'Dunno. :oops: I rescued a yellow 30-foot truck load-securing belt from the roadside. It is about 8" wide. (!) Also inherited a 4" cotton belt from my Grandfather, but used the "fat" nylon line because it was within a few feet of me when it came time to work. A few clove-hitches later, and the repair started—positioning the work-piece in a stable manner—and was able to re-use the lines later. :)

"Horse-lead" is a fat, soft, and braided polypropylene line available from Tractor Supply or Amazon that might fit the bill. I'd say wider is better, so make a long rectangle with the line around the posts.

1) Then I'll take a look at those foam blocks to see where we stand. (wish me luck - I can hear something rattling around inside the hull, when I flip the boat over in the yard).
If it's making a dull sound, it's likely the foam blocks. A sharp sound could be the much smaller backing blocks—or something else left inside from a previous repair.

Y'know, you don't have to glue the Styrofoam® blocks back in with messy expanding foam. The blocks can be pressed aside from the center of the hull, using a "spring" made of ¼" marine plywood, with wood blocks at either end. (Shaped like a stretched "H"—like so: [————] ). With the "spring" epoxied into position, the blocks will jam in place at the chines and support the upper deck—as they were intended. (Use epoxy resin, as it doesn't dissolve Styrofoam®).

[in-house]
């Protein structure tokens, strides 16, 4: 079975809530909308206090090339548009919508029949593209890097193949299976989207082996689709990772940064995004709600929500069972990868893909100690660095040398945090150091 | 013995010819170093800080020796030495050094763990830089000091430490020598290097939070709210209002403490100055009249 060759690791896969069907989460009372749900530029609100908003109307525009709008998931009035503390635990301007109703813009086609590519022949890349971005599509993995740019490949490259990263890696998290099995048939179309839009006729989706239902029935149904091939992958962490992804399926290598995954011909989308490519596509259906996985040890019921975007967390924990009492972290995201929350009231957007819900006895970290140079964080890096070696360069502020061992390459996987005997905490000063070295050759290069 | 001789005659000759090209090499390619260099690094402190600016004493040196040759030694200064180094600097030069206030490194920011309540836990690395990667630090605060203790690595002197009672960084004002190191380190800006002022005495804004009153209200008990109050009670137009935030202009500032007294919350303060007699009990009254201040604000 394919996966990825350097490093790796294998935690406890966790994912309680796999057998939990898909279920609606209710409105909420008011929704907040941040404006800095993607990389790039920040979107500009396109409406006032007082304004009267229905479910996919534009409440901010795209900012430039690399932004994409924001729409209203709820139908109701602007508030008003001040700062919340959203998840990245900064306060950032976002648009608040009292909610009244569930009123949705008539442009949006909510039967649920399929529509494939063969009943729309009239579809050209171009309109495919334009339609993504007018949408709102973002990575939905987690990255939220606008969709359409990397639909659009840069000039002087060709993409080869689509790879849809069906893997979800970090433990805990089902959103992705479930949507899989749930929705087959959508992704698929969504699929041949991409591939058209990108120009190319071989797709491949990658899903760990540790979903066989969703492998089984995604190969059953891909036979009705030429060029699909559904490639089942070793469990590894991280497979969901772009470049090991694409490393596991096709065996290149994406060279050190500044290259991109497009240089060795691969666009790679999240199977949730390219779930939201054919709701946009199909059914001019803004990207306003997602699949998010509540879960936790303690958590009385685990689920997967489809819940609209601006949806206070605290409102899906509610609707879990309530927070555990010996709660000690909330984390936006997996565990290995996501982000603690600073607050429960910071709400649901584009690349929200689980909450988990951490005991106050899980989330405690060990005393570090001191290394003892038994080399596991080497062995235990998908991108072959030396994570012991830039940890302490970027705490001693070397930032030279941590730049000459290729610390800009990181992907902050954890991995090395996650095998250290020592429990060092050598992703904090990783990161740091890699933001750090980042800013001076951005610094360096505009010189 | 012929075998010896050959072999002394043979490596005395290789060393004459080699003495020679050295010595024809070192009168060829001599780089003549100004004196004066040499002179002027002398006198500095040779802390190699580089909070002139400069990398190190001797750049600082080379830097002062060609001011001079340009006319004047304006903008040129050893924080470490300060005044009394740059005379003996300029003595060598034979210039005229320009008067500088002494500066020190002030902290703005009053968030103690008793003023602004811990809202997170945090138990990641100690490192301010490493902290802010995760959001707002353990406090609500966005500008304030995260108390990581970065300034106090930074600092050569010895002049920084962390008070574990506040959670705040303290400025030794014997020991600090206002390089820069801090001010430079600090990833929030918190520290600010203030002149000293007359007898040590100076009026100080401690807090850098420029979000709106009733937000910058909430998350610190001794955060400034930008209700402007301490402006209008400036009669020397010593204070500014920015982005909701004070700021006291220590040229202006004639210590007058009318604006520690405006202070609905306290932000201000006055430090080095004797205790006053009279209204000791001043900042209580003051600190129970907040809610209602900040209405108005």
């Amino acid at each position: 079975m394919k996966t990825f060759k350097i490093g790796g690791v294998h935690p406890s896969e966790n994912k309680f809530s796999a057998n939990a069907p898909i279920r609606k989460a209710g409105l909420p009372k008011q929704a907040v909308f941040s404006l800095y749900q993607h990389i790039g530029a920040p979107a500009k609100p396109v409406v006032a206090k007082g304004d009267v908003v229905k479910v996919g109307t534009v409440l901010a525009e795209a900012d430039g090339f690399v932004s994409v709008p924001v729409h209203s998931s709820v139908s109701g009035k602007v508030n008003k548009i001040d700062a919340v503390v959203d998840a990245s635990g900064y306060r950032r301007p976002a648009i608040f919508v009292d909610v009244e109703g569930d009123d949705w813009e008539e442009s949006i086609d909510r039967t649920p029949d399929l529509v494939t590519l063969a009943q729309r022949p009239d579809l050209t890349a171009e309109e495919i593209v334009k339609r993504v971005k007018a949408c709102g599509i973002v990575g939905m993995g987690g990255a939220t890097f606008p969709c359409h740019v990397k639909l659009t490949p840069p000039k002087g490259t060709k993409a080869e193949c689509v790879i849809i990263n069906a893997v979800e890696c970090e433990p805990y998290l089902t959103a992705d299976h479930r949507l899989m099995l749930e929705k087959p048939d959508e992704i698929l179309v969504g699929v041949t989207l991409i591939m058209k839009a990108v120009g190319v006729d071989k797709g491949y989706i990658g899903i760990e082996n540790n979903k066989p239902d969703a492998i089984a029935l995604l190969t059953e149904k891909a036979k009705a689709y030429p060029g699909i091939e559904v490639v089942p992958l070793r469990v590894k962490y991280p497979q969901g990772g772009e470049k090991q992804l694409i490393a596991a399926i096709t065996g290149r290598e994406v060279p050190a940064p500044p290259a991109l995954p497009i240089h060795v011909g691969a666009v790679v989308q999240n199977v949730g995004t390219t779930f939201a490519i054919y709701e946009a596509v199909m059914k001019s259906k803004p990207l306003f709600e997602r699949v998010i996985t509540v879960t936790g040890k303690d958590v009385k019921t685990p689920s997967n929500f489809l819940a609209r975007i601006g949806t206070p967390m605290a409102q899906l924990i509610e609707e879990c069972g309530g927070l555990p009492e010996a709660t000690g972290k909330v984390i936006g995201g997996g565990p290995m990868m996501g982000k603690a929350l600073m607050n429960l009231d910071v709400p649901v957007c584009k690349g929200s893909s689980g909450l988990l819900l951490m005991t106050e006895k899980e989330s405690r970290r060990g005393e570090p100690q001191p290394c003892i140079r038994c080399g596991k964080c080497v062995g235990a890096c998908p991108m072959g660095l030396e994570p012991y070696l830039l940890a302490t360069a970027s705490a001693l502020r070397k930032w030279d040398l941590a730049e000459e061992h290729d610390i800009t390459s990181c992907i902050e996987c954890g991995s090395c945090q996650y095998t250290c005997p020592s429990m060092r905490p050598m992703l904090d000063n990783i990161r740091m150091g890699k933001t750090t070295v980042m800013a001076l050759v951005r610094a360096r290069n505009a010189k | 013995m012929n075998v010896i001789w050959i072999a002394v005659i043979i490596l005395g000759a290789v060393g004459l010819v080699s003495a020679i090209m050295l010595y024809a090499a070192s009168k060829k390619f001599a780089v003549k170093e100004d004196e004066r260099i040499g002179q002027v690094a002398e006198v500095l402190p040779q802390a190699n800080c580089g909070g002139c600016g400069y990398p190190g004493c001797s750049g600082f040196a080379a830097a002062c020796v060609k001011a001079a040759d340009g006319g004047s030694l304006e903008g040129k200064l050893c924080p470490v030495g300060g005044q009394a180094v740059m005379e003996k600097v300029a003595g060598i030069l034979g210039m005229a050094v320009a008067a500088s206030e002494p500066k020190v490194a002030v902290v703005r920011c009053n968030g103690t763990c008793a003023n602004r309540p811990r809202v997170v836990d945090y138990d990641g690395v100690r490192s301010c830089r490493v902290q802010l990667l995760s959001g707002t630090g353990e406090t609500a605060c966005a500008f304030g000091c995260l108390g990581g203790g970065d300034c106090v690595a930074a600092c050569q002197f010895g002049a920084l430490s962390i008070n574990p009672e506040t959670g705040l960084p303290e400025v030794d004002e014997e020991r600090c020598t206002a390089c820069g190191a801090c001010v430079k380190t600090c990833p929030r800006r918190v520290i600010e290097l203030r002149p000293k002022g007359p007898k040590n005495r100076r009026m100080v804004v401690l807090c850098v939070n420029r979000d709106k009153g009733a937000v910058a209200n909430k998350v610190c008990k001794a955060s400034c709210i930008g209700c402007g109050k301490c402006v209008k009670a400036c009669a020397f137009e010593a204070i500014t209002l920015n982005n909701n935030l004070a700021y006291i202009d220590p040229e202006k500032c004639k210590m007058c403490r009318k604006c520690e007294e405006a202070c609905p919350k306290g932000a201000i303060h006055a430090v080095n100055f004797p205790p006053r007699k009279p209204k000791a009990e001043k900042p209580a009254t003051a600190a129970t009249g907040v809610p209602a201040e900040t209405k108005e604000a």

'Can't help with cleaning suggestions for the hull, but there are threads here with helpful solutions—including pressure washers.
 

L&VW

Well-Known Member
#18
:oops: Oh, yes...Use a slow-acting catalyst for the epoxy resin, as the normal catalyst ("hardener") will heat the Styrofoam® to the point that "smoke" will appear! :eek:
 

Whitecap

Active Member
Thread starter #19
L&VWs,

Thanks for the great insights. That "wooden spring" idea is very intreaging. Ive done a lot of research and found a lot of info on the expanding foam technique (with pics and videos). I understand that procedure well (now, to do it would be another thing). If the time ever comes, I'd LOVE to get detailed instructions from you, on how to make the "wooden spring" technique work. Thanks L&VWs, your posts are really helping me out.

Anyone else care drop some experience on theses information requests?

1) What width works best for a sling set up frame? Any thoughts?

2) Also, anyone have advice on how best to clean the surface of the sunfish, in general. Power washer? Bleach solution? Some have recommended a paste, or gel-like solution from West Marine that is supposed to clean the boat very well with no effort. Anyone got any recommendations out there?

3) Where is a good place to look for those sling belts. What are they? Thoughts?

Thanks again everyone,
Whitecap
 

beldar boathead

Well-Known Member
#20
Soft scrub with bleach is a good first thing to clean with.

I'd check with light and variable to see if his H idea has ever actually been tested or if it is just an idea kicking around in his head.